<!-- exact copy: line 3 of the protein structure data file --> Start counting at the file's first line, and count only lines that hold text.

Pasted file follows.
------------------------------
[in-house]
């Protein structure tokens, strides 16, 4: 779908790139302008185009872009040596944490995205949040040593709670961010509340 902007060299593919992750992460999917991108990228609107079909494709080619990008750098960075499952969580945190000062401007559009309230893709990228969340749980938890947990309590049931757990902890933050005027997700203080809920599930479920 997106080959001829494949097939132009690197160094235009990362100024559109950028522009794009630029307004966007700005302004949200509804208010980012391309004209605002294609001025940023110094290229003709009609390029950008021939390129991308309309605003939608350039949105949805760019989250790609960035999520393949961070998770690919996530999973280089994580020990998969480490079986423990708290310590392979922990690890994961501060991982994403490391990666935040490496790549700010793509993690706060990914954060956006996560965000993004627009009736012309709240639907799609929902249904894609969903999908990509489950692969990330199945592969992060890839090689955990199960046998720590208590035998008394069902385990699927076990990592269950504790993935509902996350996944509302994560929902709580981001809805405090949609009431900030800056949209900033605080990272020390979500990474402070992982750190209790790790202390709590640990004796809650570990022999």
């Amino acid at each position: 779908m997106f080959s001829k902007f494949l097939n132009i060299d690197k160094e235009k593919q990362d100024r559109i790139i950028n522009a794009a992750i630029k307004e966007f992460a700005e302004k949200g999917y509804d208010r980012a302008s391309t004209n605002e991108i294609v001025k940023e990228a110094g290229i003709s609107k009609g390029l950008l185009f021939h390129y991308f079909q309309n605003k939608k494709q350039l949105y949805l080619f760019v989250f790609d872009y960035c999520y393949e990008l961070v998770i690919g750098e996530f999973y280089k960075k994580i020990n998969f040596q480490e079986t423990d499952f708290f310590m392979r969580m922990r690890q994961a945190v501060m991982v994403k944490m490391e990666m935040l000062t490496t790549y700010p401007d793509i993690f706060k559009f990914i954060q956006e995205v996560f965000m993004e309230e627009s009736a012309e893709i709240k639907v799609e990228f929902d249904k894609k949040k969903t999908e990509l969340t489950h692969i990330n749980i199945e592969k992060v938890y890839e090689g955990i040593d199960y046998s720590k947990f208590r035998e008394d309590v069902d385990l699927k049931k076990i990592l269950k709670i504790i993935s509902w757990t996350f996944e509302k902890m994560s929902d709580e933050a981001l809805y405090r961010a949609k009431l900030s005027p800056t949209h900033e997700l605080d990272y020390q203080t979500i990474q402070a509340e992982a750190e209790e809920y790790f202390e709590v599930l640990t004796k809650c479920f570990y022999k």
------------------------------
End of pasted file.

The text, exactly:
């Amino acid at each position: 779908m997106f080959s001829k902007f494949l097939n132009i060299d690197k160094e235009k593919q990362d100024r559109i790139i950028n522009a794009a992750i630029k307004e966007f992460a700005e302004k949200g999917y509804d208010r980012a302008s391309t004209n605002e991108i294609v001025k940023e990228a110094g290229i003709s609107k009609g390029l950008l185009f021939h390129y991308f079909q309309n605003k939608k494709q350039l949105y949805l080619f760019v989250f790609d872009y960035c999520y393949e990008l961070v998770i690919g750098e996530f999973y280089k960075k994580i020990n998969f040596q480490e079986t423990d499952f708290f310590m392979r969580m922990r690890q994961a945190v501060m991982v994403k944490m490391e990666m935040l000062t490496t790549y700010p401007d793509i993690f706060k559009f990914i954060q956006e995205v996560f965000m993004e309230e627009s009736a012309e893709i709240k639907v799609e990228f929902d249904k894609k949040k969903t999908e990509l969340t489950h692969i990330n749980i199945e592969k992060v938890y890839e090689g955990i040593d199960y046998s720590k947990f208590r035998e008394d309590v069902d385990l699927k049931k076990i990592l269950k709670i504790i993935s509902w757990t996350f996944e509302k902890m994560s929902d709580e933050a981001l809805y405090r961010a949609k009431l900030s005027p800056t949209h900033e997700l605080d990272y020390q203080t979500i990474q402070a509340e992982a750190e209790e809920y790790f202390e709590v599930l640990t004796k809650c479920f570990y022999k």